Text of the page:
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Australia same-sex marriage: Senators rise to applaud speech

  • 16 November 2017
  • From the section Australia

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Media caption‘Gay people are going to have the best weddings’

Australian lawmakers have begun debating a historic bill to legalise same-sex marriage, a day after the result of a decisive national vote.

More than 60% of Australians who voted in the non-binding poll supported changing the law.

The bill’s co-sponsors gave speeches in the Senate on Thursday – one drawing a standing ovation – following a night of celebrations by supporters of reform.

PM Malcolm Turnbull has said he hopes the bill will pass before Christmas.

The bill, introduced by government Senator Dean Smith, has broad cross-party support. However, some conservative MPs have indicated they will seek amendments concerning personal freedoms.

Mr Smith, who is gay, received a standing ovation at the end of his speech on Thursday.

“Yesterday we saw a glimpse of the country we all yearn for, a country that is fair-minded, generous and accepting,” he told the Senate.

“I never believed the day would come when my relationship would be judged by my country to be as meaningful and valued as any other. The Australian people have proven me wrong.”

Image copyright EPA
Image caption Senator Dean Smith introducing the bill on Wednesday, a day before the Senate debate began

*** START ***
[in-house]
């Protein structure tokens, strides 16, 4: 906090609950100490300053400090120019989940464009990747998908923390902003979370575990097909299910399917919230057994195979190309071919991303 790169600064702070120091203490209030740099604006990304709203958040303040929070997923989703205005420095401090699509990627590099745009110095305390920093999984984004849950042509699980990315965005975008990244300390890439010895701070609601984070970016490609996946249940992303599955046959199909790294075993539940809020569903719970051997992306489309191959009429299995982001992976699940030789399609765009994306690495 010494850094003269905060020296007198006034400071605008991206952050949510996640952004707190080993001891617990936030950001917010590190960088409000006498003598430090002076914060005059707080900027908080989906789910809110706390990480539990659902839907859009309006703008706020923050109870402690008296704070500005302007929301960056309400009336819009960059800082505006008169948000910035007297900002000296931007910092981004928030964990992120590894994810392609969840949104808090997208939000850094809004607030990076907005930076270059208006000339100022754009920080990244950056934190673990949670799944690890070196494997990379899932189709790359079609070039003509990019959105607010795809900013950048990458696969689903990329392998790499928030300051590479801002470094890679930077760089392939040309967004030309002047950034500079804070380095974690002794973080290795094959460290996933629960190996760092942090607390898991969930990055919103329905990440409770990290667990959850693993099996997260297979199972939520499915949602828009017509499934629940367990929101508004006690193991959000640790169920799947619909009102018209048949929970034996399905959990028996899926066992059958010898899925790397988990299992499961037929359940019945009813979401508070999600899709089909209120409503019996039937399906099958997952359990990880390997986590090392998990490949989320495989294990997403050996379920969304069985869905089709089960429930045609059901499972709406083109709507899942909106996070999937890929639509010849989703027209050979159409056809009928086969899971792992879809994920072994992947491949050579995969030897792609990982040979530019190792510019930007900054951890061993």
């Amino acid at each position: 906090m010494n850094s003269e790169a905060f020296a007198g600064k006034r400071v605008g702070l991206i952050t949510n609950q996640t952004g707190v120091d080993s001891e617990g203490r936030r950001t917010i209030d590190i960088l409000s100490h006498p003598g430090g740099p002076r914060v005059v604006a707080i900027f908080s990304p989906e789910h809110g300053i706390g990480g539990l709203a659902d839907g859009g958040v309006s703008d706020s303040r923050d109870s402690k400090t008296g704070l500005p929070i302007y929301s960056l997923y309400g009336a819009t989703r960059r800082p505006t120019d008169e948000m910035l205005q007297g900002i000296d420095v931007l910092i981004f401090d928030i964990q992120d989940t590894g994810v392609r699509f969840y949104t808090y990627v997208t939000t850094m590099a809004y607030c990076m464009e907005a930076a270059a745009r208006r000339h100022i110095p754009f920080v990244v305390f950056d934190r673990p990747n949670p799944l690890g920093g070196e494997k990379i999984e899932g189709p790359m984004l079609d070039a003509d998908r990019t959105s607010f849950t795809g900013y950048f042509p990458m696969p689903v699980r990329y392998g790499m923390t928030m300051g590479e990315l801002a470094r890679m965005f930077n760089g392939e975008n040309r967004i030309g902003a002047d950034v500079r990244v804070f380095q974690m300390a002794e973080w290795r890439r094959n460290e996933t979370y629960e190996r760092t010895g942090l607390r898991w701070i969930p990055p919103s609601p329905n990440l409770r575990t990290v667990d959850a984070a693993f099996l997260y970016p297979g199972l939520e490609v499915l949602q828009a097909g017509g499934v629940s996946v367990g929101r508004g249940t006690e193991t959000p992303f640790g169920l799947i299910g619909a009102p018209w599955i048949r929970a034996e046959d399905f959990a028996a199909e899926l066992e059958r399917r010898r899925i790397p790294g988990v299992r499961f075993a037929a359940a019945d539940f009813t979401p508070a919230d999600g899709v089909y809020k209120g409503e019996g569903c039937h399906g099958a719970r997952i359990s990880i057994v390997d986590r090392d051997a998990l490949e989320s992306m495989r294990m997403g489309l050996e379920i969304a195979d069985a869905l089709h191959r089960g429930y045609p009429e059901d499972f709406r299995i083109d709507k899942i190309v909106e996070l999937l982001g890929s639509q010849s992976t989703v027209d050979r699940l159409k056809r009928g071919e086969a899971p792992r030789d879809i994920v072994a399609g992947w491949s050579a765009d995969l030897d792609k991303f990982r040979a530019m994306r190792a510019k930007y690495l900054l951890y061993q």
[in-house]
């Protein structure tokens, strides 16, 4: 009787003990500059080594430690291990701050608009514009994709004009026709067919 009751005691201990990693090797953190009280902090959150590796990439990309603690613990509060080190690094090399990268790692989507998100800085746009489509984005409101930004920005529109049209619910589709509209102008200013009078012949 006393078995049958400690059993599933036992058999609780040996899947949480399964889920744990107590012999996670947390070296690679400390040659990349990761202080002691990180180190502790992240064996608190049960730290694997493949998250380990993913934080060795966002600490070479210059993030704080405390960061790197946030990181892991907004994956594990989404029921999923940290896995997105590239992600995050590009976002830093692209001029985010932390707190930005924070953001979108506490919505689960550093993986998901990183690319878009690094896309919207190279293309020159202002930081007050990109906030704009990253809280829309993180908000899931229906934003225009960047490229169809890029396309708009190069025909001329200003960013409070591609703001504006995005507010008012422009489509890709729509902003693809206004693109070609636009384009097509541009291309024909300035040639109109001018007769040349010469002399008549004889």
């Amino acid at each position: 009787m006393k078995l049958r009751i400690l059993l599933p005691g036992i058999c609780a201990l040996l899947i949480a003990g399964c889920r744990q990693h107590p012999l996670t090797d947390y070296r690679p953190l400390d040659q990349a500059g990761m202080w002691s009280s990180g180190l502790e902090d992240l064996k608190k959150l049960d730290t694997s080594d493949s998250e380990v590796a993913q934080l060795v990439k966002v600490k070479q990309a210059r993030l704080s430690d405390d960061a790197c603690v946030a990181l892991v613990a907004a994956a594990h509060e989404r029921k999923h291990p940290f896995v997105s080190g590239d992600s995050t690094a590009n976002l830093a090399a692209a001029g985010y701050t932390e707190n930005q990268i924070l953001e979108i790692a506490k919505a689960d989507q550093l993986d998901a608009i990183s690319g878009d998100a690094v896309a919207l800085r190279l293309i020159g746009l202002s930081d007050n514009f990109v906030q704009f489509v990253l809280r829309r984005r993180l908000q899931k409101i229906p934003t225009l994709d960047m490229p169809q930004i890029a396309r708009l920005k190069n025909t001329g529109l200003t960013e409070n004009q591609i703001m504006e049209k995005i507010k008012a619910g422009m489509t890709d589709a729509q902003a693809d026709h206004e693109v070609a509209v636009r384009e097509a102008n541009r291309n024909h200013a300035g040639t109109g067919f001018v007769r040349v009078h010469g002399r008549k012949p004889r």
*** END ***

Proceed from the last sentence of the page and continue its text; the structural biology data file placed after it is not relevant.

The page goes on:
The bill proposes to amend Australia’s Marriage Act to include same-sex couples, and allow exemptions for people who do not want to perform ceremonies on religious grounds.

Some politicians have indicated they will raise amendments. Earlier this week, some conservative MPs argued that businesses should be able to refuse goods and services for same-sex weddings.

In his speech, Mr Smith said any attempts to deny LGBT people rights would face strong opposition.

“Nothing in this bill takes away an existing right, nor does any of it diminish an existing civil freedom,” he said.

MPs and senators will given a free vote on the bill. Mr Turnbull has urged them to vote in line with the public, but they are not bound to do so.

Image copyright Getty Images
Image caption Celebrations take place in Melbourne on Wednesday

More than 12.7 million people – about 79.5% of eligible voters – took part in the poll, an eight-week campaign that attracted heated debate.

The issue only went to a voluntary postal vote after a long and bitter discussion about amending the law.

Supporters celebrated late into the night on Wednesday following what Mr Turnbull described as an “overwhelming” result.

BBC News – World

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